Vietnam Time

3/7/2018 2:51:14 PM

Vietnamese community in Japan rises sharply in number

VNF - Vietnamese community in Japan has increased quadrupled compared with five years ago, about to overtake the Philippines to win the third place.

In the last half-decade, great changes have taken place in the demographic picture of the expat community in Japan.

"The number of Vietnamese people in Japan is rising sharply," Japan Times quoted a four-page article published on Playboy Weekly by the end of 2017. The number of Vietnamese people in the sunrise country has quadrupled from five years ago, and increased significantly by 36.1 percent from 2015 to 2016.

Dang Nguyen Thuc Vien, the daughter of a Vietnamese immigrant, works as an interpreter at a hospital in Kanagawa Prefecture. Photo: Reuters.

As of June 2017, the number of Vietnamese in Japan is 232,562, surpassing Brazil to become the fourth largest community in Japan, and is expected to quickly surpass the Philippines' 251,934 community to take third place.

Matsudo, a small city with 484,000 inhabitants in Chiba prefecture, is the home of 15,058 foreigners, in which the Vietnamese community is thriving.

"Matsudo has a lot of Japanese language schools," said a chef at a Vietnamese restaurant here. "The number of Vietnamese people here is rising, but they are not so much prominent, perhaps because of the few people doing business."

Last year, Hiroshima ranked fourth nationally in terms of the number of Vietnamese trainees. Duan, a 32-year-old housewife from Hanoi, said she came to Japan four years ago to learn Japanese, then got acquainted with her husband who is 18 years older than her when she was working at a restaurant.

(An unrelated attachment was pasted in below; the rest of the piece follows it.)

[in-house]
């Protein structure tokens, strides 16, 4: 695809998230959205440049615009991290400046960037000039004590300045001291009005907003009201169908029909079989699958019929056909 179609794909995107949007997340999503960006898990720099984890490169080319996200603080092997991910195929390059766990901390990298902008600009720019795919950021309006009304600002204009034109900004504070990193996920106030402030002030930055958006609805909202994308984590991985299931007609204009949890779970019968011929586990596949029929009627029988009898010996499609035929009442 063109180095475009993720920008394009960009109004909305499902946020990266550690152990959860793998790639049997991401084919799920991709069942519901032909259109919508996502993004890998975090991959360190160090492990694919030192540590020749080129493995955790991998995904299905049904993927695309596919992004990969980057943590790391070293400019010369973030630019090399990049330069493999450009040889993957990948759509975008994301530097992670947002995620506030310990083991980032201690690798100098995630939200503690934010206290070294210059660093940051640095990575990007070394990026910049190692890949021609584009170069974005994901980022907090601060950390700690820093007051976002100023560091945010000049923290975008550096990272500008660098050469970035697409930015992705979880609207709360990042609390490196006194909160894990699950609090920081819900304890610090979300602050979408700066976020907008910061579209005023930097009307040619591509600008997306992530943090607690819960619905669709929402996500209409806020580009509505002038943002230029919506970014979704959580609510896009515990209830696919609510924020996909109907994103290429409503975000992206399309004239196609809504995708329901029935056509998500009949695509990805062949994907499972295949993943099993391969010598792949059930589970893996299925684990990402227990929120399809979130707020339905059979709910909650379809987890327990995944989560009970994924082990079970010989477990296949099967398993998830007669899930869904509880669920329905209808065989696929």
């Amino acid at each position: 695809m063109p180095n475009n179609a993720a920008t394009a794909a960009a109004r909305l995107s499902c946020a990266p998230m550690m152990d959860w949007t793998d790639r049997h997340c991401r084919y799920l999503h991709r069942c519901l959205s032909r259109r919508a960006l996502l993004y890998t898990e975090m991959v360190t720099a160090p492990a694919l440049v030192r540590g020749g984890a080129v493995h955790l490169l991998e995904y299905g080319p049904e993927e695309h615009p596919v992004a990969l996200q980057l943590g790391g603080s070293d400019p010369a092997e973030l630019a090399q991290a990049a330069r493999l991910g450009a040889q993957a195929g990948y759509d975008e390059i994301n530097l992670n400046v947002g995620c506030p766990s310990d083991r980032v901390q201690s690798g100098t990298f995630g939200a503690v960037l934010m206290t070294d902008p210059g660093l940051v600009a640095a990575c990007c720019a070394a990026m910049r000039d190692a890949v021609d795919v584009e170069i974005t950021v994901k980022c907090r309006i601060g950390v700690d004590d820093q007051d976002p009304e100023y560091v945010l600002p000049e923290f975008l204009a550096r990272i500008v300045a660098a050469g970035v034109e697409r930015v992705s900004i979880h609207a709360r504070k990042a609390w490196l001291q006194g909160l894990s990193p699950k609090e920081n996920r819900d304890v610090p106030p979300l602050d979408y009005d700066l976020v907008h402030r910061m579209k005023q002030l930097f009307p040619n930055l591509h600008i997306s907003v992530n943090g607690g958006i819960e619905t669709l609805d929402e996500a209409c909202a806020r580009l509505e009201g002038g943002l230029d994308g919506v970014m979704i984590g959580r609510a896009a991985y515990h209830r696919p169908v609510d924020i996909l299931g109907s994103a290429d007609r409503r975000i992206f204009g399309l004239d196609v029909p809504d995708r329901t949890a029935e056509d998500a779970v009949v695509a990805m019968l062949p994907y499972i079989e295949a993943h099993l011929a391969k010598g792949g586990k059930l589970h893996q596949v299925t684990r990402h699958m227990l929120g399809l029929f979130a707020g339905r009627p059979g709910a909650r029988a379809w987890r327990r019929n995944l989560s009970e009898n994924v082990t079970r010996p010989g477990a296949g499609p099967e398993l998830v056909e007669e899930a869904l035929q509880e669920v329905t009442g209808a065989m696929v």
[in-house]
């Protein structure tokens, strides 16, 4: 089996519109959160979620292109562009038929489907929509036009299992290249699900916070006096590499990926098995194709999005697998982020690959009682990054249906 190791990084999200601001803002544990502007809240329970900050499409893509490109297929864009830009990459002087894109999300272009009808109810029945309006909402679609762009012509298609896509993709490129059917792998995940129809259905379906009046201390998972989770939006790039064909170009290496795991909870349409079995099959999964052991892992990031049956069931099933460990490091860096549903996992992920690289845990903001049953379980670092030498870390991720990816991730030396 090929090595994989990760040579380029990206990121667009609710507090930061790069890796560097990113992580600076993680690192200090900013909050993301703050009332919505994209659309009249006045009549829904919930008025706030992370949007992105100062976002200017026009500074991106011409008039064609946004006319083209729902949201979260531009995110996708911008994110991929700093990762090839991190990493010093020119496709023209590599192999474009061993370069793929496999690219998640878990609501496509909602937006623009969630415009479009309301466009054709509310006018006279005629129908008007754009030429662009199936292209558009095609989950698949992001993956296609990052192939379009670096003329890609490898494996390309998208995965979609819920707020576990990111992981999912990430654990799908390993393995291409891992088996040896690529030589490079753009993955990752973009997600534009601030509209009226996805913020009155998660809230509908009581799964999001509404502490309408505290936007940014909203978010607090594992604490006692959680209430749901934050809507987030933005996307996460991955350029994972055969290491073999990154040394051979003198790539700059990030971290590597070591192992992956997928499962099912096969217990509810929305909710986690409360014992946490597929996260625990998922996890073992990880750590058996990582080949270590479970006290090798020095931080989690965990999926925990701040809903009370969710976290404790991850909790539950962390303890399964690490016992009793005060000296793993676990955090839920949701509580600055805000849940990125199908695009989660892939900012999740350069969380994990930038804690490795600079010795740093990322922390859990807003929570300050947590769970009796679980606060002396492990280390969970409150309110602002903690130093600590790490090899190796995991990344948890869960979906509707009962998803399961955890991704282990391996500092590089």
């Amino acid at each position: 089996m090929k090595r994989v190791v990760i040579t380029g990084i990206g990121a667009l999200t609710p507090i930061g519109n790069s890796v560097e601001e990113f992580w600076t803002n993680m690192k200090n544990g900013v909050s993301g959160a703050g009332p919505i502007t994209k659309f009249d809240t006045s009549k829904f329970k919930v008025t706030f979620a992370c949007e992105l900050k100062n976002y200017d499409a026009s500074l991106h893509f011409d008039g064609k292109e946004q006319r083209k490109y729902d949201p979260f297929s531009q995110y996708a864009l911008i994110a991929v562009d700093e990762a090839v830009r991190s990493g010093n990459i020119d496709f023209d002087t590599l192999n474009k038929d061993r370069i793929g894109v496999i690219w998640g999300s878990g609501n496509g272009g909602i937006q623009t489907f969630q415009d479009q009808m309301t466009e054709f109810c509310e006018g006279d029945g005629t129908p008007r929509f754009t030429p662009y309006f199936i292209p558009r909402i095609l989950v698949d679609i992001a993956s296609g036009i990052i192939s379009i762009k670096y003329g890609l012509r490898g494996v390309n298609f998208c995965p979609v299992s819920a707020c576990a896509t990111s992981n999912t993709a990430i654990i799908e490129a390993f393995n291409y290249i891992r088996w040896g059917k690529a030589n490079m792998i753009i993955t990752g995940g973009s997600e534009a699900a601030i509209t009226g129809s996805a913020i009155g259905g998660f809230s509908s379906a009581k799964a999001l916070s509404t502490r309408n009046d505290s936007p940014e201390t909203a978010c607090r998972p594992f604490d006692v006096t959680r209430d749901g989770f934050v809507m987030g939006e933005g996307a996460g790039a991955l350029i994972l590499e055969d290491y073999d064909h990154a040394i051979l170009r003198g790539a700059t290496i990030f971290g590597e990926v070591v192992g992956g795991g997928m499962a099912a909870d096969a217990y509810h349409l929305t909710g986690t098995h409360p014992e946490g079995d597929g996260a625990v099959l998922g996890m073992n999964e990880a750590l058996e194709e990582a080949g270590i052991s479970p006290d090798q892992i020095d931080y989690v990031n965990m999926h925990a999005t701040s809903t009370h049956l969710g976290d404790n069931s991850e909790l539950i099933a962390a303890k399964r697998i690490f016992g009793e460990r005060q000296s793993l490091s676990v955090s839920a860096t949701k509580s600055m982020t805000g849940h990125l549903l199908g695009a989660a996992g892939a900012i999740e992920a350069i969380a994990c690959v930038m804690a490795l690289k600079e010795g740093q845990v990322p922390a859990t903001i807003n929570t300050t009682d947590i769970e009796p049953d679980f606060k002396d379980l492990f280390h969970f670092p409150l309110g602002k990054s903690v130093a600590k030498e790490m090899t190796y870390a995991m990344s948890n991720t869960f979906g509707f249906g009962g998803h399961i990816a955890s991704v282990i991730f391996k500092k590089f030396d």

One negative aspect of immigration is that the Vietnamese have become the minority with the highest crime rates. According to statistics, in 2015, the Vietnamese have more than 2,500 criminal cases, surpassing 2,300 cases of China - the largest expat community in Japan.

A police interpreter at Chubu said nearly half of Vietnamese trainees and students could not afford to go to school and had to quit the program, many of whom became criminals.

However, according to an article on the Wall Street Journal in October 2017, in addition to the few negative side effects, the foreign workforce is benefiting many local businesses.

Without their help, "we might have closed many restaurants," said Yoshiteru Fukui, RDC's recruiting manager.

A foreign worker in Gatten Sushi Restaurant. Photo: WSJ

The minimum wage in Japan is too low to attract many indigenous workers, but still much higher than many other Asian countries. By 2015, the minimum wage in Japan is 21 times higher than in Vietnam, 12 times in Nepal, and three times that in China, according to data from Dai-Ichi Research Institute.

At many of RDC's restaurants, Vietnamese workers wear masks and gloves, folding fish onto small pieces of rice cooked by robots. They help in many ways: sometimes they serve foreign tourists in their mother tongue, and Fukui hopes they will continue to work with the company even if they return to Vietnam to help expand the market.

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